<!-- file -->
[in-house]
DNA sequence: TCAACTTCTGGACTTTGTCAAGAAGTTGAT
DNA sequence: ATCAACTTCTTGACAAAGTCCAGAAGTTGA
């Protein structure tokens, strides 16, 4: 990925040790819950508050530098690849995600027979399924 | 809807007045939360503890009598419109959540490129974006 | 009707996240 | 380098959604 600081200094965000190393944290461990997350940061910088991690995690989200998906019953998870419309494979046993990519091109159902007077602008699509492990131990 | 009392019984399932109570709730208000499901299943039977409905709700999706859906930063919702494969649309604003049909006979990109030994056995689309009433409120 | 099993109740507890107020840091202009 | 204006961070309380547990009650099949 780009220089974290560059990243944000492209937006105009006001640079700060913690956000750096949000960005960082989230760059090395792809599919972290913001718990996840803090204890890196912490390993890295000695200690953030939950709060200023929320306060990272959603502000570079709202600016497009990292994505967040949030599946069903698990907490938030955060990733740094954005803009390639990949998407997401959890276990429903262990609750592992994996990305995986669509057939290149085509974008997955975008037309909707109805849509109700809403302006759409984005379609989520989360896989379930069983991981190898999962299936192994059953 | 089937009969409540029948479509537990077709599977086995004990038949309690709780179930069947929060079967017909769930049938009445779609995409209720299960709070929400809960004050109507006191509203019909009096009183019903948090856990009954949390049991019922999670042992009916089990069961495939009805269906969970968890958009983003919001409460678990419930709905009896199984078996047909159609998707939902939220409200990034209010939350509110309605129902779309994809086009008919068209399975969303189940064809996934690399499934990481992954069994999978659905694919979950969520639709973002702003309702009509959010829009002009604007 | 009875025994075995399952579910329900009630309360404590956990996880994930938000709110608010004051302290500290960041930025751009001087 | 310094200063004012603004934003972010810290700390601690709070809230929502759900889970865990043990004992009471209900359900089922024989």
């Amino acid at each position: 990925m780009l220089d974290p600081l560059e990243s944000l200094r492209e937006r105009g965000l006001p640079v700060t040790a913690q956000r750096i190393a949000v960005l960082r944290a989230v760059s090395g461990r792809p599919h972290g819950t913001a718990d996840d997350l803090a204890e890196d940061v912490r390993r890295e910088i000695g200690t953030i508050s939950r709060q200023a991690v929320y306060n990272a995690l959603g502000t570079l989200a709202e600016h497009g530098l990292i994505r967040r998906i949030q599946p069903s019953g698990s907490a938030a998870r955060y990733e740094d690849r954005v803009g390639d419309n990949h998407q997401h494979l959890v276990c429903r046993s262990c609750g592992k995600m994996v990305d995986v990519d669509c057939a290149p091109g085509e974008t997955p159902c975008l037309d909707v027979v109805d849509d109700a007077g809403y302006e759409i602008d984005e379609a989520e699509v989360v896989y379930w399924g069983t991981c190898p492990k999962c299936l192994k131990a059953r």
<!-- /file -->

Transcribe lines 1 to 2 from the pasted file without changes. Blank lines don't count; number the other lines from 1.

[in-house]
DNA sequence: TCAACTTCTGGACTTTGTCAAGAAGTTGAT